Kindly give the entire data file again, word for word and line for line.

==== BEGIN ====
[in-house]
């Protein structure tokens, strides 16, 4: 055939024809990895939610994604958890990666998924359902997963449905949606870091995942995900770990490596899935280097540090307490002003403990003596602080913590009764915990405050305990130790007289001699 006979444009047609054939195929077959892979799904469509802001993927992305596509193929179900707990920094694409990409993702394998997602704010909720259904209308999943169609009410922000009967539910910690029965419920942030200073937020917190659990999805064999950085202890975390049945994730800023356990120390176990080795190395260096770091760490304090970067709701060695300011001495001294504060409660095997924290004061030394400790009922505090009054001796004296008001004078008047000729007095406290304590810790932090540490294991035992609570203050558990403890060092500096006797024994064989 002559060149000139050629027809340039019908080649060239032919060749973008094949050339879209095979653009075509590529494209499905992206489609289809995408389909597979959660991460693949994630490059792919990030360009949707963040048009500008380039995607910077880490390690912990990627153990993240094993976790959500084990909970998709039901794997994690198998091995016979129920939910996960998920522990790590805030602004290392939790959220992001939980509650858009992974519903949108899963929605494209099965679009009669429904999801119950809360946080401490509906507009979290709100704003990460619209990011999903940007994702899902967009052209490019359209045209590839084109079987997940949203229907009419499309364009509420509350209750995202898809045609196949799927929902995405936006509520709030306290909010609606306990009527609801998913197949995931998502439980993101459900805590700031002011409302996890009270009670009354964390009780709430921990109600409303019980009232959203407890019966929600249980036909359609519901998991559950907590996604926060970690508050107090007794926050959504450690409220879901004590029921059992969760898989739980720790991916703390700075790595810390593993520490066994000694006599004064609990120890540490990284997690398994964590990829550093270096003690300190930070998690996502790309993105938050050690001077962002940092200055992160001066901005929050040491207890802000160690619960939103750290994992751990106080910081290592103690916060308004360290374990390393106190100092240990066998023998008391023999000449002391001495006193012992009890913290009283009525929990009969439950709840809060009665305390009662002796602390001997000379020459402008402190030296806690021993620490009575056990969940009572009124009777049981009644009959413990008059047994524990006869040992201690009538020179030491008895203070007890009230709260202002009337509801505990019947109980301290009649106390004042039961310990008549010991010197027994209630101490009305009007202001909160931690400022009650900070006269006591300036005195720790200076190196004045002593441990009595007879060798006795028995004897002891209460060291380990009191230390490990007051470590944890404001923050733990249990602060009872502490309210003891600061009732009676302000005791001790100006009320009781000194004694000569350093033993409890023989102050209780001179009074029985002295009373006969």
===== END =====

[in-house]
């Protein structure tokens, strides 16, 4: 055939024809990895939610994604958890990666998924359902997963449905949606870091995942995900770990490596899935280097540090307490002003403990003596602080913590009764915990405050305990130790007289001699 006979444009047609054939195929077959892979799904469509802001993927992305596509193929179900707990920094694409990409993702394998997602704010909720259904209308999943169609009410922000009967539910910690029965419920942030200073937020917190659990999805064999950085202890975390049945994730800023356990120390176990080795190395260096770091760490304090970067709701060695300011001495001294504060409660095997924290004061030394400790009922505090009054001796004296008001004078008047000729007095406290304590810790932090540490294991035992609570203050558990403890060092500096006797024994064989 002559060149000139050629027809340039019908080649060239032919060749973008094949050339879209095979653009075509590529494209499905992206489609289809995408389909597979959660991460693949994630490059792919990030360009949707963040048009500008380039995607910077880490390690912990990627153990993240094993976790959500084990909970998709039901794997994690198998091995016979129920939910996960998920522990790590805030602004290392939790959220992001939980509650858009992974519903949108899963929605494209099965679009009669429904999801119950809360946080401490509906507009979290709100704003990460619209990011999903940007994702899902967009052209490019359209045209590839084109079987997940949203229907009419499309364009509420509350209750995202898809045609196949799927929902995405936006509520709030306290909010609606306990009527609801998913197949995931998502439980993101459900805590700031002011409302996890009270009670009354964390009780709430921990109600409303019980009232959203407890019966929600249980036909359609519901998991559950907590996604926060970690508050107090007794926050959504450690409220879901004590029921059992969760898989739980720790991916703390700075790595810390593993520490066994000694006599004064609990120890540490990284997690398994964590990829550093270096003690300190930070998690996502790309993105938050050690001077962002940092200055992160001066901005929050040491207890802000160690619960939103750290994992751990106080910081290592103690916060308004360290374990390393106190100092240990066998023998008391023999000449002391001495006193012992009890913290009283009525929990009969439950709840809060009665305390009662002796602390001997000379020459402008402190030296806690021993620490009575056990969940009572009124009777049981009644009959413990008059047994524990006869040992201690009538020179030491008895203070007890009230709260202002009337509801505990019947109980301290009649106390004042039961310990008549010991010197027994209630101490009305009007202001909160931690400022009650900070006269006591300036005195720790200076190196004045002593441990009595007879060798006795028995004897002891209460060291380990009191230390490990007051470590944890404001923050733990249990602060009872502490309210003891600061009732009676302000005791001790100006009320009781000194004694000569350093033993409890023989102050209780001179009074029985002295009373006969």